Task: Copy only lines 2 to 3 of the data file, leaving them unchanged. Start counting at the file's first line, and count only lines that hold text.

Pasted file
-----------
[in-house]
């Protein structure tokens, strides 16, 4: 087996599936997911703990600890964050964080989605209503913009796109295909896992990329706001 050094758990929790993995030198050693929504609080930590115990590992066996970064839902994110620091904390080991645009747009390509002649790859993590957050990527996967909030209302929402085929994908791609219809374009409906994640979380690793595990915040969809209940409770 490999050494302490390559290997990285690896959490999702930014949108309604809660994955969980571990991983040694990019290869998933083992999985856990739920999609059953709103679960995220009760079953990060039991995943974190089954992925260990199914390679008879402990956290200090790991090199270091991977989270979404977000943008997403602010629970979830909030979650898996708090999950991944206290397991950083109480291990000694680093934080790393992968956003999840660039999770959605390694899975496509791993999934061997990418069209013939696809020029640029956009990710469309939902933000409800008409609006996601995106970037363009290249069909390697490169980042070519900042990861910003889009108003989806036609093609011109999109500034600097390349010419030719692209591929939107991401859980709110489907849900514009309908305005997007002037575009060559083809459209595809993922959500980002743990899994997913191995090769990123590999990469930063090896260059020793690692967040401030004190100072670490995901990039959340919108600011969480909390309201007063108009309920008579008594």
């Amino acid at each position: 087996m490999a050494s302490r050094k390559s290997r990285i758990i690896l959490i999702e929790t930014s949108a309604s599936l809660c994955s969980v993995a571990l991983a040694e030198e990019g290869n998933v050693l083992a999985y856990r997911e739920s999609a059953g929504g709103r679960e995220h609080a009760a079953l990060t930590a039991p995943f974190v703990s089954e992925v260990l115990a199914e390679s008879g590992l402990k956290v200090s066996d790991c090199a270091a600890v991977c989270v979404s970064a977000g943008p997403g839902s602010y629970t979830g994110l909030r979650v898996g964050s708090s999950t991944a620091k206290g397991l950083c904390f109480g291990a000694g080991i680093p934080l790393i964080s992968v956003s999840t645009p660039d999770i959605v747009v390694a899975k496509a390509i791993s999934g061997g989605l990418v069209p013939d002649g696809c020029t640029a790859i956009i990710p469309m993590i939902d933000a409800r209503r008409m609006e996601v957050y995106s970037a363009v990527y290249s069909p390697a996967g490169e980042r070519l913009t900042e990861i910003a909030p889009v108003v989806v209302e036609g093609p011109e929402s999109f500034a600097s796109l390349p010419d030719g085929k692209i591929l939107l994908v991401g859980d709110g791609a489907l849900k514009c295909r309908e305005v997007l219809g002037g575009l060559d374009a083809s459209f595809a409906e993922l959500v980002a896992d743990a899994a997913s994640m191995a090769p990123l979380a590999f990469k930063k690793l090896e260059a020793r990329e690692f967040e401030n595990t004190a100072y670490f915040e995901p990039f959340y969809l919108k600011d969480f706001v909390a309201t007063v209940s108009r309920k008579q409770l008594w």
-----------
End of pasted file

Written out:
């Protein structure tokens, strides 16, 4: 087996599936997911703990600890964050964080989605209503913009796109295909896992990329706001 050094758990929790993995030198050693929504609080930590115990590992066996970064839902994110620091904390080991645009747009390509002649790859993590957050990527996967909030209302929402085929994908791609219809374009409906994640979380690793595990915040969809209940409770 490999050494302490390559290997990285690896959490999702930014949108309604809660994955969980571990991983040694990019290869998933083992999985856990739920999609059953709103679960995220009760079953990060039991995943974190089954992925260990199914390679008879402990956290200090790991090199270091991977989270979404977000943008997403602010629970979830909030979650898996708090999950991944206290397991950083109480291990000694680093934080790393992968956003999840660039999770959605390694899975496509791993999934061997990418069209013939696809020029640029956009990710469309939902933000409800008409609006996601995106970037363009290249069909390697490169980042070519900042990861910003889009108003989806036609093609011109999109500034600097390349010419030719692209591929939107991401859980709110489907849900514009309908305005997007002037575009060559083809459209595809993922959500980002743990899994997913191995090769990123590999990469930063090896260059020793690692967040401030004190100072670490995901990039959340919108600011969480909390309201007063108009309920008579008594």
């Amino acid at each position: 087996m490999a050494s302490r050094k390559s290997r990285i758990i690896l959490i999702e929790t930014s949108a309604s599936l809660c994955s969980v993995a571990l991983a040694e030198e990019g290869n998933v050693l083992a999985y856990r997911e739920s999609a059953g929504g709103r679960e995220h609080a009760a079953l990060t930590a039991p995943f974190v703990s089954e992925v260990l115990a199914e390679s008879g590992l402990k956290v200090s066996d790991c090199a270091a600890v991977c989270v979404s970064a977000g943008p997403g839902s602010y629970t979830g994110l909030r979650v898996g964050s708090s999950t991944a620091k206290g397991l950083c904390f109480g291990a000694g080991i680093p934080l790393i964080s992968v956003s999840t645009p660039d999770i959605v747009v390694a899975k496509a390509i791993s999934g061997g989605l990418v069209p013939d002649g696809c020029t640029a790859i956009i990710p469309m993590i939902d933000a409800r209503r008409m609006e996601v957050y995106s970037a363009v990527y290249s069909p390697a996967g490169e980042r070519l913009t900042e990861i910003a909030p889009v108003v989806v209302e036609g093609p011109e929402s999109f500034a600097s796109l390349p010419d030719g085929k692209i591929l939107l994908v991401g859980d709110g791609a489907l849900k514009c295909r309908e305005v997007l219809g002037g575009l060559d374009a083809s459209f595809a409906e993922l959500v980002a896992d743990a899994a997913s994640m191995a090769p990123l979380a590999f990469k930063k690793l090896e260059a020793r990329e690692f967040e401030n595990t004190a100072y670490f915040e995901p990039f959340y969809l919108k600011d969480f706001v909390a309201t007063v209940s108009r309920k008579q409770l008594w």